the application of informatics techniques to biodiversity information for improved management, presentation, discovery, exploration and analysis. It typically builds on a foundation of taxonomic, biogeographic, or ecologicalinformation stored in digital form, which, with the application of modern co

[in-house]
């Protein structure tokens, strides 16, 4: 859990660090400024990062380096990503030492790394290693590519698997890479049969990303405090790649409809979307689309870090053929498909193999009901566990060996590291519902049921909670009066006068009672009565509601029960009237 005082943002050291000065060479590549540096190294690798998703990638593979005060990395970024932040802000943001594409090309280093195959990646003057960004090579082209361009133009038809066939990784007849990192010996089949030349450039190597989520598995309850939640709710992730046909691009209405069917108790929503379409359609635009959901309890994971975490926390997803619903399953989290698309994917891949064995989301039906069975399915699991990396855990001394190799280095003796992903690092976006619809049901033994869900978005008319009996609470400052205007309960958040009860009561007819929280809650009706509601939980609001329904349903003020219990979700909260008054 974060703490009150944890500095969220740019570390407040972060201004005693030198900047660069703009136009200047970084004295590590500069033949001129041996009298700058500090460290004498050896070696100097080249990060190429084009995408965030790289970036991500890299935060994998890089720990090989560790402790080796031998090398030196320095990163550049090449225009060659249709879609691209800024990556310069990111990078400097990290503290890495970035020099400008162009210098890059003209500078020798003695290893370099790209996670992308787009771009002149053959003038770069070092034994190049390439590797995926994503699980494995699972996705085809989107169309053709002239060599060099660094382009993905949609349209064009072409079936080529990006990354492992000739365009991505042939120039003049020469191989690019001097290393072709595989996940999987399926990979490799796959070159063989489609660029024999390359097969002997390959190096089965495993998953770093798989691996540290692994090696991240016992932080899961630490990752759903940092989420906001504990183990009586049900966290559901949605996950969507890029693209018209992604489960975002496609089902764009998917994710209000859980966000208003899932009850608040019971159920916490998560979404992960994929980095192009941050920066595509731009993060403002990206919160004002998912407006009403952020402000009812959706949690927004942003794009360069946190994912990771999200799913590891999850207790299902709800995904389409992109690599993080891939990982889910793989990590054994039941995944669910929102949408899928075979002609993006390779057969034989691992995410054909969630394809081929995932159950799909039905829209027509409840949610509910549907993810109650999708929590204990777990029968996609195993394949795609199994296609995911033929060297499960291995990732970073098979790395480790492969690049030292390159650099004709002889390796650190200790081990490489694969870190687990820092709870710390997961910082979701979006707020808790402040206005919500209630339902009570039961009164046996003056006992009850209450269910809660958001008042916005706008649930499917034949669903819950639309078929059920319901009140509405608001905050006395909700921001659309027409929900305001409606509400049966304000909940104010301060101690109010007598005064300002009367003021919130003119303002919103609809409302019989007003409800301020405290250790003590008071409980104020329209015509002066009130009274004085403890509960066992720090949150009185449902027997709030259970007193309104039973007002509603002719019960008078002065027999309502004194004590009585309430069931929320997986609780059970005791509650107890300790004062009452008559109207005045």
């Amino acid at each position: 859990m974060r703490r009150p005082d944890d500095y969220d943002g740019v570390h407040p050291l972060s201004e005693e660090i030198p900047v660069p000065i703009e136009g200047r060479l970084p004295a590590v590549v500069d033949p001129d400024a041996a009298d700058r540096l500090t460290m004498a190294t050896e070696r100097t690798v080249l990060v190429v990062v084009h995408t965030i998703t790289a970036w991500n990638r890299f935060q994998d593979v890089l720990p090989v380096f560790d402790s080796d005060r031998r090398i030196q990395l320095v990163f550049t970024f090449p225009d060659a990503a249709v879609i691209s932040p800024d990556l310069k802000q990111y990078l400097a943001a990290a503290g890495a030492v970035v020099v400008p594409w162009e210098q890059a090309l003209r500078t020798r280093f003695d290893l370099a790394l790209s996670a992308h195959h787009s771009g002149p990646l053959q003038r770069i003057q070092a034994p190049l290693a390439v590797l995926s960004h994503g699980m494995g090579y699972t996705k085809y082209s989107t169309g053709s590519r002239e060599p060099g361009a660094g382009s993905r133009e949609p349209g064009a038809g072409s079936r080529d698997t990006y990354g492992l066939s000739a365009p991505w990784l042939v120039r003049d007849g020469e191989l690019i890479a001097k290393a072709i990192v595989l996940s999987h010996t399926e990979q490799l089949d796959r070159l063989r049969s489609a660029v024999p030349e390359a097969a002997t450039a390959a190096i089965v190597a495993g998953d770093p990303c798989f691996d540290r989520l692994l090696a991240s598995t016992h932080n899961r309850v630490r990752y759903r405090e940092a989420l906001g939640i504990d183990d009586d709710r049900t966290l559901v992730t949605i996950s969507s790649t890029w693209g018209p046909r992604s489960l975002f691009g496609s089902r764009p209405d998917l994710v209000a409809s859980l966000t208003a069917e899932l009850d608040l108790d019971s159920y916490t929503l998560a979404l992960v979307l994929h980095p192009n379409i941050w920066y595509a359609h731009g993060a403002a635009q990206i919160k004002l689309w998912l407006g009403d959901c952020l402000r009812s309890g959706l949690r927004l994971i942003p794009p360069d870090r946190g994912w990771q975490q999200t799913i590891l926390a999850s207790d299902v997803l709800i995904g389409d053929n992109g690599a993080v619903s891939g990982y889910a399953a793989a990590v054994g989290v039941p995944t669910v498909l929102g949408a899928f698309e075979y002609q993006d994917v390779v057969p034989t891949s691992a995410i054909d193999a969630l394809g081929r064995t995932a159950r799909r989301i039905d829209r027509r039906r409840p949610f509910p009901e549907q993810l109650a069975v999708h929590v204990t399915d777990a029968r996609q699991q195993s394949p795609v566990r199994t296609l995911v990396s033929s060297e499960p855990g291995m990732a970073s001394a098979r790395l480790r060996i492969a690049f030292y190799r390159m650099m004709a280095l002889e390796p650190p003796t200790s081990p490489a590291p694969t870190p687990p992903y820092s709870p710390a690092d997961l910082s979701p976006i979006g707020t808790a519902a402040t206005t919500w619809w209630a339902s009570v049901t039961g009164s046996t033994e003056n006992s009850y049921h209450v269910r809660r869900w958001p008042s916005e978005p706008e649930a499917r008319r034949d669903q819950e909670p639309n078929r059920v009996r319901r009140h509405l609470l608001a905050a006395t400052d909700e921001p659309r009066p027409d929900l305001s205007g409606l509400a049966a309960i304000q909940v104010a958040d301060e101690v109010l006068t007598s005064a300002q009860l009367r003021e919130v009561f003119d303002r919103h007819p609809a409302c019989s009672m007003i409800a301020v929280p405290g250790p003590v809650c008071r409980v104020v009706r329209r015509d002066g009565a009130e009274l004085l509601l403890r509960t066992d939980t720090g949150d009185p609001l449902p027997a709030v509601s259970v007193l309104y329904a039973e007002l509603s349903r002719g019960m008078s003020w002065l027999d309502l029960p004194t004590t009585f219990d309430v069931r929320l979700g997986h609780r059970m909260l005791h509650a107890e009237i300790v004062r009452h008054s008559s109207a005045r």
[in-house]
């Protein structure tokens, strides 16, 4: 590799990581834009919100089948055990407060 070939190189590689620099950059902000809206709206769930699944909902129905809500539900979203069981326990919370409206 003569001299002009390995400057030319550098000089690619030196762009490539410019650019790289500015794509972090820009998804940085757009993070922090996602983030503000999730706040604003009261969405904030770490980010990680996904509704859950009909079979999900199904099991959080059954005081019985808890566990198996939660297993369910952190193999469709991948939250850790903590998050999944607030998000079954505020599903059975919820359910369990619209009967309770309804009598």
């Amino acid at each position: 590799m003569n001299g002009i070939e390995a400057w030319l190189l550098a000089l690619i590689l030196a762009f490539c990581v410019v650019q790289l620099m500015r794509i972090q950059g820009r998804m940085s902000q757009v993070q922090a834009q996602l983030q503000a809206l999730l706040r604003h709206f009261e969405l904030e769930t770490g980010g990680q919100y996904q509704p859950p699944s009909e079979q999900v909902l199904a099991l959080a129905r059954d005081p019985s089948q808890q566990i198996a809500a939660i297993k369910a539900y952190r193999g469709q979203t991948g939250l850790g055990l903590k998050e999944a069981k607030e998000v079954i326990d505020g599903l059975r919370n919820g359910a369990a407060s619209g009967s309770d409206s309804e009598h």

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Biodiversity Informatics is the application of informatics techniques to biodiversity information for improved management, presentation, discovery, exploration and analysis. It typically builds on a foundation of taxonomic, biogeographic, or ecologicalinformation stored in digital form, which, with the application of modern computer techniques, can yield new ways to view and analyse existing information, as well as predictive models for information that does not yet exist (see niche modelling). Biodiversity informatics is a relatively young discipline (the term was coined in or around 1992) but has hundreds of practitioners worldwide, including the numerous individuals involved with the design and construction of taxonomic databases. The term "Biodiversity Informatics" is generally used in the broad sense to apply to computerized handling of any biodiversity information; the somewhat broader term "bioinformatics" is often used synonymously with the computerized handling of data in the specialized area of molecular biology.Biodiversity informatics (different but linked to bioinformatics) is the application of information technology methods to the problems of organizing, accessing, visualizing and analyzing primary biodiversity data. Primary biodiversity data is composed of names, observations and records of specimens, and genetic and morphological data associated to a specimen. Biodiversity informatics may also have to cope with managing information from unnamed taxa such as that produced by environmental sampling and sequencing of mixed-field samples. The term biodiversity informatics is also used to cover the computational problems specific to the names of biological entities, such as the development of algorithms to cope with variant representations of identifiers such as species names and authorities, and the multiple classification schemes within which these entities may reside according to the preferences of different workers in the field, as well as the syntax and semantics by which the content in taxonomic databases can be made machine queryable and interoperable for biodiversity informatics purposes...Biodiversity Informatics can be considered to have commenced with the construction of the first computerized taxonomic databases in the early 1970s, and progressed through subsequent developing of distributed search tools towards the late 1990s including the Species Analyst from Kansas University, the North American Biodiversity Information Network NABIN, CONABIO in Mexico, and others, the establishment of the Global Biodiversity Information Facility in 2001, and the parallel development of a variety of niche modelling and other tools to operate on digitized biodiversity data from the mid-1980s onwards (e.g. see ). In September 2000, the U.S. journal Science devoted a special issue to "Bioinformatics for Biodiversity", the journal "Biodiversity Informatics" commenced publication in 2004, and several international conferences through the 2000s have brought together Biodiversity Informatics practitioners, including the London e-Biosphere conference in June 2009. A supplement to the journal BMC Bioinformatics(Volume 10 Suppl 14) published in November 2009 also deals with Biodiversity Informatics.